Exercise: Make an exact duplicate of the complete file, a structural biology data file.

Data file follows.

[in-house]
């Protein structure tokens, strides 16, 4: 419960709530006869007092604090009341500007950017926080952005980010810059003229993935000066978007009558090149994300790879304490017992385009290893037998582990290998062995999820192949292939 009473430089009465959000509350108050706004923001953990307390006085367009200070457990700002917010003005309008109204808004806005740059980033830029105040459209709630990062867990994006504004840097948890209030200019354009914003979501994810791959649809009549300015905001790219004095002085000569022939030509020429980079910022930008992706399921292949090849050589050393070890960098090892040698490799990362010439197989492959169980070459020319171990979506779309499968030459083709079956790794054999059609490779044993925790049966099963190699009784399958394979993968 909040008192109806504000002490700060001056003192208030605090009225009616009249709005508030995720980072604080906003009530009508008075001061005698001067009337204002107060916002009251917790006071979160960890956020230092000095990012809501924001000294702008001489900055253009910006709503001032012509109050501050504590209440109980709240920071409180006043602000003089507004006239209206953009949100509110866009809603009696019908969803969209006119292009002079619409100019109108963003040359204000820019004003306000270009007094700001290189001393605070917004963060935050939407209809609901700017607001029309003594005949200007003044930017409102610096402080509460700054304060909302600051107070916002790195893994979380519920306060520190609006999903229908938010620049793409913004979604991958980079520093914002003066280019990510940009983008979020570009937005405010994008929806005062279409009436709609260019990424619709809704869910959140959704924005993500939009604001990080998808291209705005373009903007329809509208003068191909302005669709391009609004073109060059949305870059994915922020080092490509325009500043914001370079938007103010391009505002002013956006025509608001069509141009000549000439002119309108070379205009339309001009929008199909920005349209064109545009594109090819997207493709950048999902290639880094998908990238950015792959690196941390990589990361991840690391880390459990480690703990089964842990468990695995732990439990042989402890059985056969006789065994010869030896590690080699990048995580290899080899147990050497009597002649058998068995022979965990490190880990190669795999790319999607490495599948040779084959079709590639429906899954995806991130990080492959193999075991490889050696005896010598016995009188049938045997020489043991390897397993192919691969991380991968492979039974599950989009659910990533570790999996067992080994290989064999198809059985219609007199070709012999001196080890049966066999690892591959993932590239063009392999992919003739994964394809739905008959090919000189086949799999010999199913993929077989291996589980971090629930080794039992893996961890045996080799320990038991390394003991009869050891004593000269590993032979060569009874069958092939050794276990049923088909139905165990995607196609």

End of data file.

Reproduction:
[in-house]
């Protein structure tokens, strides 16, 4: 419960709530006869007092604090009341500007950017926080952005980010810059003229993935000066978007009558090149994300790879304490017992385009290893037998582990290998062995999820192949292939 009473430089009465959000509350108050706004923001953990307390006085367009200070457990700002917010003005309008109204808004806005740059980033830029105040459209709630990062867990994006504004840097948890209030200019354009914003979501994810791959649809009549300015905001790219004095002085000569022939030509020429980079910022930008992706399921292949090849050589050393070890960098090892040698490799990362010439197989492959169980070459020319171990979506779309499968030459083709079956790794054999059609490779044993925790049966099963190699009784399958394979993968 909040008192109806504000002490700060001056003192208030605090009225009616009249709005508030995720980072604080906003009530009508008075001061005698001067009337204002107060916002009251917790006071979160960890956020230092000095990012809501924001000294702008001489900055253009910006709503001032012509109050501050504590209440109980709240920071409180006043602000003089507004006239209206953009949100509110866009809603009696019908969803969209006119292009002079619409100019109108963003040359204000820019004003306000270009007094700001290189001393605070917004963060935050939407209809609901700017607001029309003594005949200007003044930017409102610096402080509460700054304060909302600051107070916002790195893994979380519920306060520190609006999903229908938010620049793409913004979604991958980079520093914002003066280019990510940009983008979020570009937005405010994008929806005062279409009436709609260019990424619709809704869910959140959704924005993500939009604001990080998808291209705005373009903007329809509208003068191909302005669709391009609004073109060059949305870059994915922020080092490509325009500043914001370079938007103010391009505002002013956006025509608001069509141009000549000439002119309108070379205009339309001009929008199909920005349209064109545009594109090819997207493709950048999902290639880094998908990238950015792959690196941390990589990361991840690391880390459990480690703990089964842990468990695995732990439990042989402890059985056969006789065994010869030896590690080699990048995580290899080899147990050497009597002649058998068995022979965990490190880990190669795999790319999607490495599948040779084959079709590639429906899954995806991130990080492959193999075991490889050696005896010598016995009188049938045997020489043991390897397993192919691969991380991968492979039974599950989009659910990533570790999996067992080994290989064999198809059985219609007199070709012999001196080890049966066999690892591959993932590239063009392999992919003739994964394809739905008959090919000189086949799999010999199913993929077989291996589980971090629930080794039992893996961890045996080799320990038991390394003991009869050891004593000269590993032979060569009874069958092939050794276990049923088909139905165990995607196609």